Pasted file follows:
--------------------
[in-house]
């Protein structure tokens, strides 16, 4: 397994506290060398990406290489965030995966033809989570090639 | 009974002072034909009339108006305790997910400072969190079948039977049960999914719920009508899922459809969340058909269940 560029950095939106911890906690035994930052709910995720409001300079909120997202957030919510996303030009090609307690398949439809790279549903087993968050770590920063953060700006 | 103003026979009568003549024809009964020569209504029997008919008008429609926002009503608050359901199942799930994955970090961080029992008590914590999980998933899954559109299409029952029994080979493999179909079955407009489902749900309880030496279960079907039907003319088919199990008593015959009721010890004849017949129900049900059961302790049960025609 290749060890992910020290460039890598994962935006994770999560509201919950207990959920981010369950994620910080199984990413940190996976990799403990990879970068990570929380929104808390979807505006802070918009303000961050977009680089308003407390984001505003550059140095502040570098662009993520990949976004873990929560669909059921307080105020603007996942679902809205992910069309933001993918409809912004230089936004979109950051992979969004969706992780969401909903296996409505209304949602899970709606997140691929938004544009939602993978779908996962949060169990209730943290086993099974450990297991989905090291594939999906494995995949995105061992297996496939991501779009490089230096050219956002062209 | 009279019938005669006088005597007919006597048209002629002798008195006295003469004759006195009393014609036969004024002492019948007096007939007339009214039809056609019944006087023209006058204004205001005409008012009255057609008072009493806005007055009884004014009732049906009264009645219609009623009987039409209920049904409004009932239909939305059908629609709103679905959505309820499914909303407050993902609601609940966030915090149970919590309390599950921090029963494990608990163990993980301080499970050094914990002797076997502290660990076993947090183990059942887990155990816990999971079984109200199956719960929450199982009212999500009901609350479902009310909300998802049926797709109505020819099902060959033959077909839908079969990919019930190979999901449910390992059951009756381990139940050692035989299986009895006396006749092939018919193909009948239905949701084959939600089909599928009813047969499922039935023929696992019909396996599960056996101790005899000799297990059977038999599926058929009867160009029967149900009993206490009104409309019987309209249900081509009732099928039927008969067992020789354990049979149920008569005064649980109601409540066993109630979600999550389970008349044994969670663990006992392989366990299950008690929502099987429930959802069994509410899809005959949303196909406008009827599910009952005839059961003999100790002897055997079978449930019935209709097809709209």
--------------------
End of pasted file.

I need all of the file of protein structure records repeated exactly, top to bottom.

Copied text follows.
[in-house]
């Protein structure tokens, strides 16, 4: 397994506290060398990406290489965030995966033809989570090639 | 009974002072034909009339108006305790997910400072969190079948039977049960999914719920009508899922459809969340058909269940 560029950095939106911890906690035994930052709910995720409001300079909120997202957030919510996303030009090609307690398949439809790279549903087993968050770590920063953060700006 | 103003026979009568003549024809009964020569209504029997008919008008429609926002009503608050359901199942799930994955970090961080029992008590914590999980998933899954559109299409029952029994080979493999179909079955407009489902749900309880030496279960079907039907003319088919199990008593015959009721010890004849017949129900049900059961302790049960025609 290749060890992910020290460039890598994962935006994770999560509201919950207990959920981010369950994620910080199984990413940190996976990799403990990879970068990570929380929104808390979807505006802070918009303000961050977009680089308003407390984001505003550059140095502040570098662009993520990949976004873990929560669909059921307080105020603007996942679902809205992910069309933001993918409809912004230089936004979109950051992979969004969706992780969401909903296996409505209304949602899970709606997140691929938004544009939602993978779908996962949060169990209730943290086993099974450990297991989905090291594939999906494995995949995105061992297996496939991501779009490089230096050219956002062209 | 009279019938005669006088005597007919006597048209002629002798008195006295003469004759006195009393014609036969004024002492019948007096007939007339009214039809056609019944006087023209006058204004205001005409008012009255057609008072009493806005007055009884004014009732049906009264009645219609009623009987039409209920049904409004009932239909939305059908629609709103679905959505309820499914909303407050993902609601609940966030915090149970919590309390599950921090029963494990608990163990993980301080499970050094914990002797076997502290660990076993947090183990059942887990155990816990999971079984109200199956719960929450199982009212999500009901609350479902009310909300998802049926797709109505020819099902060959033959077909839908079969990919019930190979999901449910390992059951009756381990139940050692035989299986009895006396006749092939018919193909009948239905949701084959939600089909599928009813047969499922039935023929696992019909396996599960056996101790005899000799297990059977038999599926058929009867160009029967149900009993206490009104409309019987309209249900081509009732099928039927008969067992020789354990049979149920008569005064649980109601409540066993109630979600999550389970008349044994969670663990006992392989366990299950008690929502099987429930959802069994509410899809005959949303196909406008009827599910009952005839059961003999100790002897055997079978449930019935209709097809709209």